On 9 November, armed men in military uniform arrived at the Council, led by a man known for his support for Operation Libya Dawn, the spokesperson said. According to an eyewitness, the group locked the building and told passers-by that the Council was being shut down by Libya Dawn, and anybody attempting to re-open the Council would be arrested.
“We urge those in control of Tripoli to ensure that the office premises of the Council are immediately re-opened and that this key institution is allowed to resume its work without any form of intimidation or obstruction,” Mr. Colville said.
Stressing the importance of allowing the Council to function “smoothly and independently at a time when Libyans are facing serious human rights violations,” the spokesperson also noted that the need for independent monitoring in the country is “critical.”
In related news, a spokesperson for the UN refugee agency (UNHCR), briefing on the situation in the east, south and west of Libya, warned that intense fighting among rival armed groups in the eastern towns of Benghazi and Derna, as well as in the country’s southeast at Ubari and in the west at Kikla, is fuelling a “displacement crisis.”
At least 106,420 people had fled their homes in the past month alone, meaning that displacement amid the violence since May now exceeds 393,400 people, said the spokesperson, Adrian Edwards.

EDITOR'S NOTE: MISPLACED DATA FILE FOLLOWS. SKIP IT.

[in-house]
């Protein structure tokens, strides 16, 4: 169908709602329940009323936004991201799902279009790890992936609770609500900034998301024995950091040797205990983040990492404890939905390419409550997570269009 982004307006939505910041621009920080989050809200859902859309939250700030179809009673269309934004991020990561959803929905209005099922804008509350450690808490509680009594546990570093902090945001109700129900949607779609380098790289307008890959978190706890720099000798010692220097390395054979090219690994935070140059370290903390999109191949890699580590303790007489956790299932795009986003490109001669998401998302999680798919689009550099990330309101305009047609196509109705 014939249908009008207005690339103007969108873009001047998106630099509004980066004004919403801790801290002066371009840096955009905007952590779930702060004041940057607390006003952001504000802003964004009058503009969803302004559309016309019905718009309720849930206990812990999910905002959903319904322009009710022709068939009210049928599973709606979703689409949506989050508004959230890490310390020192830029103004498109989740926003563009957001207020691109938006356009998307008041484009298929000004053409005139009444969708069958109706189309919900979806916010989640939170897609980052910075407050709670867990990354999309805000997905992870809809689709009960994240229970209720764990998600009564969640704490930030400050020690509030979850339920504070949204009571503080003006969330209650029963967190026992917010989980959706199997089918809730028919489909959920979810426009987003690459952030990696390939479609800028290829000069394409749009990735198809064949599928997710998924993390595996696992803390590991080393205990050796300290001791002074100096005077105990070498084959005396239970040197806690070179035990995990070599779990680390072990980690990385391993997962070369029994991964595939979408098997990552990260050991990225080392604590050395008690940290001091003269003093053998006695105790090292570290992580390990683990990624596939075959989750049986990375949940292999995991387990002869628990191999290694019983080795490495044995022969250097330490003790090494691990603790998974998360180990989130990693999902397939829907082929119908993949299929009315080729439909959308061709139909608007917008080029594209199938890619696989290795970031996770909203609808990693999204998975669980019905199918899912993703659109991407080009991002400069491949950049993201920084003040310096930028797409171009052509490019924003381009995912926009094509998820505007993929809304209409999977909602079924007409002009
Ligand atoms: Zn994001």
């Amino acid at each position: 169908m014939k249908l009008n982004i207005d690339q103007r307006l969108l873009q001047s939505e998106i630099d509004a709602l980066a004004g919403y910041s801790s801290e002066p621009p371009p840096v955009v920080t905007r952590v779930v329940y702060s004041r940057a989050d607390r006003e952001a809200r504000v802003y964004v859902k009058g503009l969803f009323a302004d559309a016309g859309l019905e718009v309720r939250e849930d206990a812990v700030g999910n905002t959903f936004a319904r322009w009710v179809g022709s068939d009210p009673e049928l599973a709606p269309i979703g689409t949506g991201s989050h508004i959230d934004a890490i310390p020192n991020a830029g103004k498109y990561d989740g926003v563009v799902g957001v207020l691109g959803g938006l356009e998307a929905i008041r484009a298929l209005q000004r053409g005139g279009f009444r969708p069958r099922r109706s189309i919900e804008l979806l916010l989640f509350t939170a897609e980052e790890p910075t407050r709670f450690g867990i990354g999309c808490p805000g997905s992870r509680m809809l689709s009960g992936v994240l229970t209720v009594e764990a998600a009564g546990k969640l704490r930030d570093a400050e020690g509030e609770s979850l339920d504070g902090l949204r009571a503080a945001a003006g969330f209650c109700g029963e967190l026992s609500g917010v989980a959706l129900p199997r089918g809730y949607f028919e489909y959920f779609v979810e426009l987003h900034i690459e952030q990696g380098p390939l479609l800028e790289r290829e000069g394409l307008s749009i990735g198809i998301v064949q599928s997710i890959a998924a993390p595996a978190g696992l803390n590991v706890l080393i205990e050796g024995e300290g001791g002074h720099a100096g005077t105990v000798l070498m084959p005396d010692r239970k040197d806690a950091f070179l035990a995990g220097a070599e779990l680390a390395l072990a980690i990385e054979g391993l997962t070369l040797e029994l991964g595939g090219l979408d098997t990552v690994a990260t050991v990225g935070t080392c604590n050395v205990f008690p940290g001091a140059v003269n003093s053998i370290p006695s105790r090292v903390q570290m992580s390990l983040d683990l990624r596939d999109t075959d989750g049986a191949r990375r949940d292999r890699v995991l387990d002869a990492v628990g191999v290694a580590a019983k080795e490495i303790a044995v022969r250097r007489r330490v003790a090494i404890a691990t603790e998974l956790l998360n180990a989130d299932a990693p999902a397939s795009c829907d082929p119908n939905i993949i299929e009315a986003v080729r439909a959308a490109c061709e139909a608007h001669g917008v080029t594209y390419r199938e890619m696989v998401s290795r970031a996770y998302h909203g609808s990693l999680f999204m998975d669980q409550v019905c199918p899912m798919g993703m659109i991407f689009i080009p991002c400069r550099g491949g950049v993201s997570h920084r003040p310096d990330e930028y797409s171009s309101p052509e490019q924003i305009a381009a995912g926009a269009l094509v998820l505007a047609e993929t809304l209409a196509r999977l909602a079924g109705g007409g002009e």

Meanwhile, the insecurity is hampering humanitarian operations, with aid agencies still trying to accurately calculate the scale of internal displacement, UNHCR said in a press release today.
Specifically, UNHCR has confirmed reports from its non-governmental organization partners that 56,500 people have fled Benghazi in the past few weeks, including 2,500 Tawerghans who had previously sought shelter there after earlier waves of violence in 2011.
Still more people have fled from Derna, although UNHCR cannot yet confirm how many. Local crisis committees in the south-east of the country confirmed some 11,280 people have fled fighting in Ubari, while in the west civilian groups reported 38,640 people have been displaced by fighting in Kikla, including many women and children, Mr. Edwards said.